Pots in pots? It can be done: Fiona Lawrenson shows us how, she even reveals a liking for the odd potato plant amongst her border perennials…
New potatoes for me always mark the beginning of the new season. There seems to be something quite luxurious about them – a delicacy like the first asparagus or a bottle of Beaujolais. But this is a delicacy that can be easily grown at home and without a great deal of fuss. And, if you grow early, you want them early - not in June or July. We want them in March!
So set to, don’t delay.
Now we’re not going to venture into the cold, wet, muddy garden – we’re going to be dry, warm and smug and grow new potatoes in pots in a cold greenhouse. Potatoes are now available in most nursery catalogues and hardware stores – yes that’s where I find mine! But, before you plant, you need to chit up. This is a process that is easy to do and gets them off to a proper start. Place the tubers in a tray pointing upwards – leave in a cool, dry greenhouse or on a windowsill. Once the shoots have started to appear and look sturdy (about ½ in long) then they are ready.
Firstly find a sturdy, plastic container no smaller than either 12in wide or 12in deep. Use a good garden soil with plenty of homemade compost worked in or a good potting compost. Put 5in of soil in the bottom of the pot – place 2 chitted potatoes on top, spaced evenly, with the majority of shoots pointing uppermost and cover with another 4in of soil. Water and leave to grow. When the shoots are 6in high, add another 4in of soil and repeat until the shoots are within 2in of the brim – this allows your potato plants to grow up through the soil so they are encouraged to produce plenty of new tubers. Remember to check the compost – you don’t want it to dry out and you also don’t want it to become waterlogged – the compost should just remain damp.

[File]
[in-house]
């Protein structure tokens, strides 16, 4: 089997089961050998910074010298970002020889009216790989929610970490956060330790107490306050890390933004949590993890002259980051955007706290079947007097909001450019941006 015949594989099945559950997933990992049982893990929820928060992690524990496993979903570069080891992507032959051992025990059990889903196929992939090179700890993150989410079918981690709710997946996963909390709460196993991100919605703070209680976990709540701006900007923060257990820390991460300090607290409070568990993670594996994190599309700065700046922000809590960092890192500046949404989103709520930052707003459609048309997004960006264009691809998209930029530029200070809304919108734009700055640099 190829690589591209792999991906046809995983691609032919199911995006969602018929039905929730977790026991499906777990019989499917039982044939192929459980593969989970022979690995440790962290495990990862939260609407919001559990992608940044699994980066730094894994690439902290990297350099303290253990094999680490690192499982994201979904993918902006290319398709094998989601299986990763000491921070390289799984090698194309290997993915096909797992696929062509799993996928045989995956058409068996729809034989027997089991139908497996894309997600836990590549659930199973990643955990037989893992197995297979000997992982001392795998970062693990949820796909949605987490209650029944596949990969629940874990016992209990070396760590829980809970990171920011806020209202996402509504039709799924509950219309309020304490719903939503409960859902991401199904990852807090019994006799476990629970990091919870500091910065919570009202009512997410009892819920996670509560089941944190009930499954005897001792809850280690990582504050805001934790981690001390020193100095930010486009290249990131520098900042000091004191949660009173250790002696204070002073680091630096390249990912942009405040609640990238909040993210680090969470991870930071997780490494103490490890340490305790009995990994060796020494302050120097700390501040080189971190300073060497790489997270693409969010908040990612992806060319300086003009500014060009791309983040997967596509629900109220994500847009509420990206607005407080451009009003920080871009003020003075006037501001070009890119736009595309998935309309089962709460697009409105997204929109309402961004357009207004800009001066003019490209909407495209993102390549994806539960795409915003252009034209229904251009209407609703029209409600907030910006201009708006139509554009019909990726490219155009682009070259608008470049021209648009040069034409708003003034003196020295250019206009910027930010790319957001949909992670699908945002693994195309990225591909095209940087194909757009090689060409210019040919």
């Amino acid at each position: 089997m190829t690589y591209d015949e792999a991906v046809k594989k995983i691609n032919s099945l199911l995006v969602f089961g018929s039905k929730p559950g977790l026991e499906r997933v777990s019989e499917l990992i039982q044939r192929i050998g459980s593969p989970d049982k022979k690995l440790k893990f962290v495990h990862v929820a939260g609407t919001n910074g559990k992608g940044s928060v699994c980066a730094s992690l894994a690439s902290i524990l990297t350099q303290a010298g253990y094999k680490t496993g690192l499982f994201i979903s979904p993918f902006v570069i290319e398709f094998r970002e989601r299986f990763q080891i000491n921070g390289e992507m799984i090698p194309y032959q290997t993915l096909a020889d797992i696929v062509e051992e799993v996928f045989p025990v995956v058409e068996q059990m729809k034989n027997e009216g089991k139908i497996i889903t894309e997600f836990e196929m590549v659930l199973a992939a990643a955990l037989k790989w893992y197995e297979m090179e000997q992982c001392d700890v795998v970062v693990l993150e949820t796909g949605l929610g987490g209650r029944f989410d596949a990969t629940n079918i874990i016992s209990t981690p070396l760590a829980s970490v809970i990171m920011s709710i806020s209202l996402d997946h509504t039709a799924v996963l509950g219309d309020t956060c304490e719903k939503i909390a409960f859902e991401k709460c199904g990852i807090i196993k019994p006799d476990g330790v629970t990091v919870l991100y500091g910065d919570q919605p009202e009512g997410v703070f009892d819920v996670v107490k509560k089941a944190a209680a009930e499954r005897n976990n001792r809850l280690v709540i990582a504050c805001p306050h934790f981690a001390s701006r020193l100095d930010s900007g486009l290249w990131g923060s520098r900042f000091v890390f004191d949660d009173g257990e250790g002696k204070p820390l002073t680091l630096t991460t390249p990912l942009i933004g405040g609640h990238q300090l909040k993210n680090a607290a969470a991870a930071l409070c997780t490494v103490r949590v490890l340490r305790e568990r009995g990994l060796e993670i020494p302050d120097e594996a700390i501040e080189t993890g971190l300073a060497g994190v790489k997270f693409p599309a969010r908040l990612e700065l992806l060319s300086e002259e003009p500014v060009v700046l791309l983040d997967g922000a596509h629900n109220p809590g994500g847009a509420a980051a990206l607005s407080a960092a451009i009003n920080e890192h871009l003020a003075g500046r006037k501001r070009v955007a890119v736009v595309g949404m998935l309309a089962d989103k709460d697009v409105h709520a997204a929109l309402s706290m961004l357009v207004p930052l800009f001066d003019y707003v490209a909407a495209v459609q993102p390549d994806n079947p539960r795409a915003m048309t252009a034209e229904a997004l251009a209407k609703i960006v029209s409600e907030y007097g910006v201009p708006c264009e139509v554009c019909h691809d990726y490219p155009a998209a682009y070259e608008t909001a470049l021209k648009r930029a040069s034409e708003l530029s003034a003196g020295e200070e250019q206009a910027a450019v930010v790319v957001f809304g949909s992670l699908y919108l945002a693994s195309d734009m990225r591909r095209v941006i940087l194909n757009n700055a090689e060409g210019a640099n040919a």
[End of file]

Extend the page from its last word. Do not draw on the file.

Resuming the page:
When to Harvest
As a rough guide, the plants usually take between 100 and 110 days to produce small, but perfectly formed potatoes. Another indicator that the potatoes are ready is when the plants produce flowers.
Before diving in, carefully have a little explore first to find out what’s going on. If happy and hungry, tip the potatoes out and reap the rewards of your hard work! Growing potatoes this way in a greenhouse ensures a really early crop when pots in shops are at their most expensive.
If you haven’t got a greenhouse or a veg plot, potatoes are still great to grow in a container, but, to avoid frost damage, wait a little longer to plant. The middle of March should be ideal.
Last year, wherever a gap occurred within my flower border, I started adding the odd potato. The foliage looks lush and attractive and, at the end of the summer, I can dig through the border splitting perennials and digging up a glorious harvest of Pink Fir Apples!
If you love fresh mint with your new potatoes, but there’s no really good growth on your outdoor plants then dig up a few roots of mint, pot them and grow on the kitchen windowsill. By the time the potatoes are ready, your mint will be full of new growth and taste mouth watering.